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Artist Statement 

As I question ideas of perfection imposed on us by technology and design, I create restless objects— works that vacillate between flat and dimensional, sculpture and painting, organic and manmade. I desculpt to depict, return to, question and reimagine ideas of landscape in the context of urban, architectural space.

 My process is a combination of form and philosophy.  Summoning Plato’s Allegory of the Cave – ours is a 21st Century cave of false reality, and I strive to convey the ideal form from behind the shadows. I simultaneously acknowledge my task as Sisyphean. As soon as I take action to depict an image, I have mediated it. My work reflects a constant process of striving towards something achieved only through imperfections of subjectivity (asking, then, if this is its own kind of perfection).

 Landscape is broadly defined in my work, not limited to the natural world. By establishing a unique point-of-view moving back-and-forth across painting, sculpture, installation, and video, I aim to outwardly project a landscape utopia – the ideal landscape of the mind. This process is mediated and interrupted not only by my hand, but also by objects that anchor me to daily life, such as abandoned materials found at work, home, and in the collective studio. Recycled wood, tape, gesso, rubber bands, old tools, used canvas, and unlikely remnants of things (i.e. sea sponges, artificial moss) become fused with the work and are transformed, like artifacts or fossils, taking on new meaning. Within this constructed space, there is a reverence for nature and biology, an intentional tension between human intervention and organic behavior.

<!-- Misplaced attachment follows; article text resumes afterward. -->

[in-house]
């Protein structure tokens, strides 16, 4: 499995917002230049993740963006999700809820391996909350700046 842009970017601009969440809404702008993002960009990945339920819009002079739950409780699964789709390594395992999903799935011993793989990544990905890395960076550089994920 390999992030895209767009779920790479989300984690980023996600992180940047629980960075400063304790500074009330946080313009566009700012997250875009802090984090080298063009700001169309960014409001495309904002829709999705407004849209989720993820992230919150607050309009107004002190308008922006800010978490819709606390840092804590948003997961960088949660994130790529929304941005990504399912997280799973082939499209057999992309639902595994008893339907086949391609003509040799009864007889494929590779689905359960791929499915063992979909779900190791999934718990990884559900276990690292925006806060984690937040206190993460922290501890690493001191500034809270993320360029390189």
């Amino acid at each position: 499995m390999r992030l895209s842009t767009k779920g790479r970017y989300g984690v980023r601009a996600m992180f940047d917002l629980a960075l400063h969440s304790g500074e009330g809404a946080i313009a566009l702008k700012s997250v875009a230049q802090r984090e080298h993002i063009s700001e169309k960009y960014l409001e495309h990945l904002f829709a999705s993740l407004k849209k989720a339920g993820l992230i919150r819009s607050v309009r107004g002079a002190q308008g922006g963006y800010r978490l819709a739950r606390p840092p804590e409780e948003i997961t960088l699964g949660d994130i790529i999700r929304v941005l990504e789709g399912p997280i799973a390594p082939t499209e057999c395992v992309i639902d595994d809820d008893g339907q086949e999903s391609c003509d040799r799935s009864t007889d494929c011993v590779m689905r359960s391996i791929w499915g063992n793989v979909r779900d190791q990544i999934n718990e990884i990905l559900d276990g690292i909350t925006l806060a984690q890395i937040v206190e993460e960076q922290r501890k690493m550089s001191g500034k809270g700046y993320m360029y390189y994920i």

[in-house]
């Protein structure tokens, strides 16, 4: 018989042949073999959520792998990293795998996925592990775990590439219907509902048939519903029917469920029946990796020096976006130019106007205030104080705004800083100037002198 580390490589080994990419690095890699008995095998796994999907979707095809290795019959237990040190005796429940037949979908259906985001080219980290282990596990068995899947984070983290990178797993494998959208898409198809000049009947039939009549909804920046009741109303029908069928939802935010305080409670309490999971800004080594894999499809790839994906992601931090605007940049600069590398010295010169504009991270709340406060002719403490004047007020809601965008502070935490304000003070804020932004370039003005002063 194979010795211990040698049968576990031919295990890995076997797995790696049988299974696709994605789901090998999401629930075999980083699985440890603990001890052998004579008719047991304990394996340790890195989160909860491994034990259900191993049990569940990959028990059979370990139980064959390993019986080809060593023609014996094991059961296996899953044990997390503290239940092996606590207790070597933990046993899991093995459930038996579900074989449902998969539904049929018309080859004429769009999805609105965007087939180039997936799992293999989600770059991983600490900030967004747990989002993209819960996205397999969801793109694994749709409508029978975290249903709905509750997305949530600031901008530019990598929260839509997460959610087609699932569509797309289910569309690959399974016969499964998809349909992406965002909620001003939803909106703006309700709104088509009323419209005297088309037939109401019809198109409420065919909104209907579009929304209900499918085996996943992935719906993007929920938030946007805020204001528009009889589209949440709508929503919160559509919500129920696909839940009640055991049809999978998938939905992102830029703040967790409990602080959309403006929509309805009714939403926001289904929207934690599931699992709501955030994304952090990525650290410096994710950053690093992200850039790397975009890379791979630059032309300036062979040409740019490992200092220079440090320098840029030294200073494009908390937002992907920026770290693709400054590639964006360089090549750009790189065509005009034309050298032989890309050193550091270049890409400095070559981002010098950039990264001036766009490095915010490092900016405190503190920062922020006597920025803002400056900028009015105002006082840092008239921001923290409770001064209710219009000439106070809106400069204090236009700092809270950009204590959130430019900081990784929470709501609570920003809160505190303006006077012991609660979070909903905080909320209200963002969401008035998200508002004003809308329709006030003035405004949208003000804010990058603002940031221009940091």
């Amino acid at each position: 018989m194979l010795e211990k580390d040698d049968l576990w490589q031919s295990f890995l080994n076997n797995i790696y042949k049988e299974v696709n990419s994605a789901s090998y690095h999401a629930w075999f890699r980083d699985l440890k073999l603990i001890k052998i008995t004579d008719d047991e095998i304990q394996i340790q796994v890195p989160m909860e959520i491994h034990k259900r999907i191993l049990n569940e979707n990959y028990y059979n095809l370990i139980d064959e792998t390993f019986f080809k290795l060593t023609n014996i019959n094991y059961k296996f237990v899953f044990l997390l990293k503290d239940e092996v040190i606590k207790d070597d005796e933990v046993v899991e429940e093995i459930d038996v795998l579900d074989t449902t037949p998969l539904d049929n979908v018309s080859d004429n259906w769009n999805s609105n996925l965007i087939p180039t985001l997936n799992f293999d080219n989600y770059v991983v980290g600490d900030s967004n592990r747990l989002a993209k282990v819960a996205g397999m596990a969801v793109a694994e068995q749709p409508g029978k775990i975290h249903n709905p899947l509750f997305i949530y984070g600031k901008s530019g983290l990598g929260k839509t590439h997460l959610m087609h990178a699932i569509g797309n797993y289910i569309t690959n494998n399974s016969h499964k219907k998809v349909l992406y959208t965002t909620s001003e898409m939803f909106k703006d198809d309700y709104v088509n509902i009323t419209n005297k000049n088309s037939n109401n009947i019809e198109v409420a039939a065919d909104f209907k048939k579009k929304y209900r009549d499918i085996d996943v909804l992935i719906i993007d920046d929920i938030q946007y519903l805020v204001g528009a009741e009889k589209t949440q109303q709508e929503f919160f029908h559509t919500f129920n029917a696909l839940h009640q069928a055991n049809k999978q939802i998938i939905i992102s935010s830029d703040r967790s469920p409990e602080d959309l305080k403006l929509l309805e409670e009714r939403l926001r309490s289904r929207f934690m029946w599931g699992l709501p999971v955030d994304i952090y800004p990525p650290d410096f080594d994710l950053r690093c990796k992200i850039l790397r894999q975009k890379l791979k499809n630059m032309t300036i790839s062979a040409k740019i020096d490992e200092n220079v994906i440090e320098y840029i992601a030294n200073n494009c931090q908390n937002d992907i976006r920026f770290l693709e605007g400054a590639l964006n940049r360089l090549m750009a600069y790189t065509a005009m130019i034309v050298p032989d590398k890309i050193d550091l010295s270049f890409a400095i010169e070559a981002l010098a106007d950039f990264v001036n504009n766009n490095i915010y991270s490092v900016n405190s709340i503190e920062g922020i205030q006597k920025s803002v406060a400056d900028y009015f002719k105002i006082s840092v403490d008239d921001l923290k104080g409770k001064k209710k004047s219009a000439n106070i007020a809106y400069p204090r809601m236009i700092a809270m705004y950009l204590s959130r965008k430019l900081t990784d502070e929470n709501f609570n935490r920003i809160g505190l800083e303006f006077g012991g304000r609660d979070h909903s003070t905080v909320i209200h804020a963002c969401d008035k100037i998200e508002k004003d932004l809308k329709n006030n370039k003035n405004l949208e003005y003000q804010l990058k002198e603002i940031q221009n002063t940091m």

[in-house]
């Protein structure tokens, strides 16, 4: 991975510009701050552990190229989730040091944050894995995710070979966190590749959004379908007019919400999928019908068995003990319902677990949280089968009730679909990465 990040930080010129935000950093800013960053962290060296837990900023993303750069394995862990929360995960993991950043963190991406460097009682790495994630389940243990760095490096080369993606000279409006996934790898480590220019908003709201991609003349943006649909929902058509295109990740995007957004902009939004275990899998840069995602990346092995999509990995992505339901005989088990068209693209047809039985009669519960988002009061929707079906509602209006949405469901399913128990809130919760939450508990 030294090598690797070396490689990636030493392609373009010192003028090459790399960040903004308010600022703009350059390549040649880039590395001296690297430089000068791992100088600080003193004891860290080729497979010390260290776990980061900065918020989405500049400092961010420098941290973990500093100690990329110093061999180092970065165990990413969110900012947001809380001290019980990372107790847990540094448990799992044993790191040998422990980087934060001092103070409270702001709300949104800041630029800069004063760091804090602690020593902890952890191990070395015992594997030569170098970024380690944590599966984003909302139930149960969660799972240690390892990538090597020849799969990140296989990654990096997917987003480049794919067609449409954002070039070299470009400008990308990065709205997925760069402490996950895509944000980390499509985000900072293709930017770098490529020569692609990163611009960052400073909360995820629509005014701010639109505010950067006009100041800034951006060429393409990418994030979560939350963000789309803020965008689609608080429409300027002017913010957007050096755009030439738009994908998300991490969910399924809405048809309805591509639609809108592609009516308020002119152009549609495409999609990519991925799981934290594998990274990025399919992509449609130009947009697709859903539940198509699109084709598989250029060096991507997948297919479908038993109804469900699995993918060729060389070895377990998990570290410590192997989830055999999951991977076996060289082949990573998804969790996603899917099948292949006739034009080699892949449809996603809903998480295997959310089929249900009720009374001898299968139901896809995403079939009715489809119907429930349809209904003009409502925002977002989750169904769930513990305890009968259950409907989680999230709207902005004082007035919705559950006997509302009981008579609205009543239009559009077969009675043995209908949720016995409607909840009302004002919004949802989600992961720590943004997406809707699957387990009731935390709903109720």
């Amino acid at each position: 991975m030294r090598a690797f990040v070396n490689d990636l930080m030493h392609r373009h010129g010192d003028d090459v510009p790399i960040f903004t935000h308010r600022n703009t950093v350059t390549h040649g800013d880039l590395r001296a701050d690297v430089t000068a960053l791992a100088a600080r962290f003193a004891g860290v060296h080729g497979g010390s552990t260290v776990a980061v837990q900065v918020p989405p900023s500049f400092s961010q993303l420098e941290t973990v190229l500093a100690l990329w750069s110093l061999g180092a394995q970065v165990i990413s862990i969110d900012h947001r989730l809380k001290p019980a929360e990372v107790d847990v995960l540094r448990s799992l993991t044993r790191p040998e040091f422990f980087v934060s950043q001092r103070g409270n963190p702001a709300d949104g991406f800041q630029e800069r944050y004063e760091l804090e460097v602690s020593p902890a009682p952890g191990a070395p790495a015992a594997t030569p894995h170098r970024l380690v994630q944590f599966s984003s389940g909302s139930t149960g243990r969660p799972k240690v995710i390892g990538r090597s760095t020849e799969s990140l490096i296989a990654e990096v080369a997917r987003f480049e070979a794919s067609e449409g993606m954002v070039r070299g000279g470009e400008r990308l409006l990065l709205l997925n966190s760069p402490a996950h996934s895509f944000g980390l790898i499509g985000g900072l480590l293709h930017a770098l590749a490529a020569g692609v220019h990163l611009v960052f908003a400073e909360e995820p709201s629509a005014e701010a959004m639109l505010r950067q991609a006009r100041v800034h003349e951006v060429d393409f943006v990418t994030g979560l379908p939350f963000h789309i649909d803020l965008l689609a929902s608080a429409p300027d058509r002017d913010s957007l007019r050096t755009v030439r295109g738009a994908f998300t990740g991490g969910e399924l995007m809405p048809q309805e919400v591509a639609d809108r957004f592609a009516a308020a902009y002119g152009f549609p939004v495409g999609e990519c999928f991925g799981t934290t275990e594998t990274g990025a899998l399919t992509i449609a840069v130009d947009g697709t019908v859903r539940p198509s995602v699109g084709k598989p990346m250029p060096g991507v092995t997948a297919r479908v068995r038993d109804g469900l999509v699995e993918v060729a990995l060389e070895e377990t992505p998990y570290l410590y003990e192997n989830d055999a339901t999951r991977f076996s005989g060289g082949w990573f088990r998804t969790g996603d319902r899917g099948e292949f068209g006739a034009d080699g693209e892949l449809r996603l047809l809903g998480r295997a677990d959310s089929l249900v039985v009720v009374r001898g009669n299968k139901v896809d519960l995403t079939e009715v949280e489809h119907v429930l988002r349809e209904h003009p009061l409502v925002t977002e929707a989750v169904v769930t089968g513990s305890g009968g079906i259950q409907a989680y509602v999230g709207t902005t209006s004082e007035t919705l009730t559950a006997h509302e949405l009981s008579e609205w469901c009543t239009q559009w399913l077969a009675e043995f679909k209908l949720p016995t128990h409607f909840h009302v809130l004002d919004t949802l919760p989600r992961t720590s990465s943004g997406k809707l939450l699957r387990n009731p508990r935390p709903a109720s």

My works express the tension between the longing to be free, and the security granted by the architectures we build that both define and confine us. They also express the tension between the artist’s drive to transcend the real, and the need to be anchored to the messiness of life. Some works take the form of sculptural, yet painterly, paintings, where varied matrixes are often tacked together, built upon, and surfaces scratched away; others are arranged and displayed as crystallized forms, like tools that reside in the united chaos of an artist’s worktable; others consist of disparate objects captured, bound together, presented in systems of relation defined by the drive towards personal territory; and further, others mimic recognizable forms of flags, a natural evolution within this territory of made items. The result: an ever-evolving ecosystem of idiosyncratic, hybrid objects that inhabit the walls and floors, expressing the recursive cycle between lived reality and consciousness, and the process and drive to create tangible meaning out of the ungraspable world around us.

-Tamas Veszi